14ymedio, Zunilda Mata, Havana, 9 December 2016 – The Nauta network has failed again. This time users have been unable, for several days, to recharge their accounts on the internet, or to check or make balance transfers. The Cuban Telecommunications Company (ETECSA) suffers constant interruptions, a situation that highlights the deficiencies in its infrastructure, despite the substantial profits it earns as a monopoly.
Since its creation in 1994, ETECSA has been gobbling up all the sectors of the telecommunications market that were once managed by other companies, such as C-COM or Cubacel. Five years ago, Cuban authorities acquired all elements of that company and put an end to any foreign investment in the sector.
The closing of that stage, which was characterized by foreign investment from countries such as Mexico and Italy, was a symbolic slamming of the door in the same year that the Italian company Telecom sold its shares – 27% of the company – for 207 million dollars. With complete control of the country’s phone service, ETECSA began to dictate its operations.
Currrently, the monopoly manages all fixed and cellular phone service on the island, email communications and internet, and the distribution of recharge cards, the latter of which has improved in recent years with the licensing of private individuals to work as telecommunications agents.
Although in the last five years ETECSA has expanded from 350 to a little more that 600 base stations in the country and brought its signal to all the municipalities in the country, in web services and email ongoing problems generate constant complaints among users.
“I can only send or receive messages late at night, when there’s no one on-line,” protests Yohandri Rojas who lives in Santa Clara. The 29-year-old complains about the poor quality of the Nauta email service, which is managed from mobile phones. “It’s a disaster,” he says.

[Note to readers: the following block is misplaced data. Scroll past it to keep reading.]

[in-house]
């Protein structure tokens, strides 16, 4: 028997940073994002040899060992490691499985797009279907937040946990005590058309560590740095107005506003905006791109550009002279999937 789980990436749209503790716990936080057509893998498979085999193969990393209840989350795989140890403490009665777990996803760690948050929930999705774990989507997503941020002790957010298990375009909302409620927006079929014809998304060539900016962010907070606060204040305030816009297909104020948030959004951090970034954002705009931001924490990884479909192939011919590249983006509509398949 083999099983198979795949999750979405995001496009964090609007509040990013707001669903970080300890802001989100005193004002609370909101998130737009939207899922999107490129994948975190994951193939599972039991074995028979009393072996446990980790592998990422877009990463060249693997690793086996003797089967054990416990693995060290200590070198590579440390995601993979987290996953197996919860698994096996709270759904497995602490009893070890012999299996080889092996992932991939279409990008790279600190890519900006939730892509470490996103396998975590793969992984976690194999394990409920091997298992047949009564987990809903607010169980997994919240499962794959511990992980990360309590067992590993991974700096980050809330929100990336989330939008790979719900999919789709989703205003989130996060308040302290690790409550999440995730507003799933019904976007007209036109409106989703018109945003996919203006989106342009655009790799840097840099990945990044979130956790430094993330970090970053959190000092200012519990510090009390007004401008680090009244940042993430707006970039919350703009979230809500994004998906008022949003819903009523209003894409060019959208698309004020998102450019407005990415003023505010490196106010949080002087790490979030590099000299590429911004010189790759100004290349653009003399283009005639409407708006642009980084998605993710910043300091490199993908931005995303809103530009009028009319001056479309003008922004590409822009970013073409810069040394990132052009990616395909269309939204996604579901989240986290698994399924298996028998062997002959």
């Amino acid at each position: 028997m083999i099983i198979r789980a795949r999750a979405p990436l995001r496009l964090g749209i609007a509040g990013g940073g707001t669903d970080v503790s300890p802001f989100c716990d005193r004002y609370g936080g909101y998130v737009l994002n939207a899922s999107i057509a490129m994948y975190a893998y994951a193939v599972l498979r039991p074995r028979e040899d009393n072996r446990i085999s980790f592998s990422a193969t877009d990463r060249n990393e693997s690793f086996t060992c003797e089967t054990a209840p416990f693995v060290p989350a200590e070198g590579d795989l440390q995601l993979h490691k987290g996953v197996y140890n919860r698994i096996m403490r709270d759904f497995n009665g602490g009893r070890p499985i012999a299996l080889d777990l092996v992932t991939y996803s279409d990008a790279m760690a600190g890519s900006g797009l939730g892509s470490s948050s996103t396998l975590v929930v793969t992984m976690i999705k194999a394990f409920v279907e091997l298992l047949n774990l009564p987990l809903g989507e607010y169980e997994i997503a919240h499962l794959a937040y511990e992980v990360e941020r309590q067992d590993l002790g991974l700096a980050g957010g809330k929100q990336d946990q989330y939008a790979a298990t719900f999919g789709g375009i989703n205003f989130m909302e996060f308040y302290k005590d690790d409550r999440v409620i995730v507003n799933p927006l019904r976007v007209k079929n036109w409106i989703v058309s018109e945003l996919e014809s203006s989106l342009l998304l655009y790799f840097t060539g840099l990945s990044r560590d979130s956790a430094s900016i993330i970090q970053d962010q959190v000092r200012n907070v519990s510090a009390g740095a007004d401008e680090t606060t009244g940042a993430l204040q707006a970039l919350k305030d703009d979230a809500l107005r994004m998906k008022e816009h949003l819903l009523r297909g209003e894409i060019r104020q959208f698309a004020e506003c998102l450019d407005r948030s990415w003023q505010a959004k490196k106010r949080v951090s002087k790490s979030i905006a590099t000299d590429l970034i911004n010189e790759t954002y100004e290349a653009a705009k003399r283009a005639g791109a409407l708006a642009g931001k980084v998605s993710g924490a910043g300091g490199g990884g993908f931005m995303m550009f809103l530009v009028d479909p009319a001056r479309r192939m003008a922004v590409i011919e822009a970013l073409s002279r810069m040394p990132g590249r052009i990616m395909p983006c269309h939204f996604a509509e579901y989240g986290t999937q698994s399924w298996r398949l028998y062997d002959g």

Rojas works with a friend in a small place that repairs mobile phones, and has extensive knowledge of computing and communications that he taught himself. “This is because of problems with the bandwidth on the data network,” he explained to 14ymedio. “What has happened is that ETECSA has not expanded its servers consistent with the growth in the number of users,” he emphasizes.
ETECSA refused to answer questions from this newspaper to explain the causes of the frequent crashes in service and the poor quality of its operation. “We are working on solving the problem,” an employee at the number to report problems curtly told this newspaper.
Services from email to cellphones have worsened in the past year. “They have sold more accounts than they can effectively manage,” says a telecommunications agent in the Regla district of Havana, who preferred to remain anonymous. “The service is disappointing and if another company emerges offering a different service, ETECSA is going to lose a lot of customers.”
In the middle of this year, Ministry of Communications authorities let it be known that there are 11.2 million temporary or permanent email accounts on mobile phones. Many of them are opened by tourists passing through the country, but at least half are regularly used by domestic customers.
Each megabyte downloaded or uploaded via email on Nauta mobile phone services costs one Cuban convertible peso, the daily wage of a professional. But because of the instability in connections, the same amount can cost three times as much, because interruptions cancel message transmissions over and over again.
The problems are worse during weeks when “bonus recharges” are offered, allowing the user to purchase a recharge amount on the internet with a bonus as a “gift” from the company. “During those days there is no way I can get into my Nauta email inbox,” explains Deyanira, a nurse who lives in Havana’s Cerro neighborhood.
“When they announce ‘double’ or ‘bonus’ recharges, I know I won’t be able to communicate with my family by email that week,” she explains. The young woman’s mother lives in Germany with her younger sister, and email via mobile phones is the quickest way to stay in touch. However, most of the time, “my messages remain in the outbox for hours or days, waiting for ETECSA to wake up,” she jokes.
Bandwidth problems on the cellular network affect more than just email services. Ernesto, a Valencian visiting Cuba for two weeks, complains that “the roaming service is very unstable, and sometimes there’s a signal and sometimes not.” At more than 5 euros for every megabyte sent, the tourist tried to use “Facebook and also Instagram, but with little success.”
In recent months, Cuba has signed agreements for roaming with several telephone companies in the US, most notably Verizon, Sprint and AT&T.
“If they continue to strain the network with users demanding data, but do not expand or update the infrastructure, it will collapse,” predicts Yohandri Rojas. “ETECSA is going to be like the hard currency stores that sell beer: high demand and low supply,” he scoffs.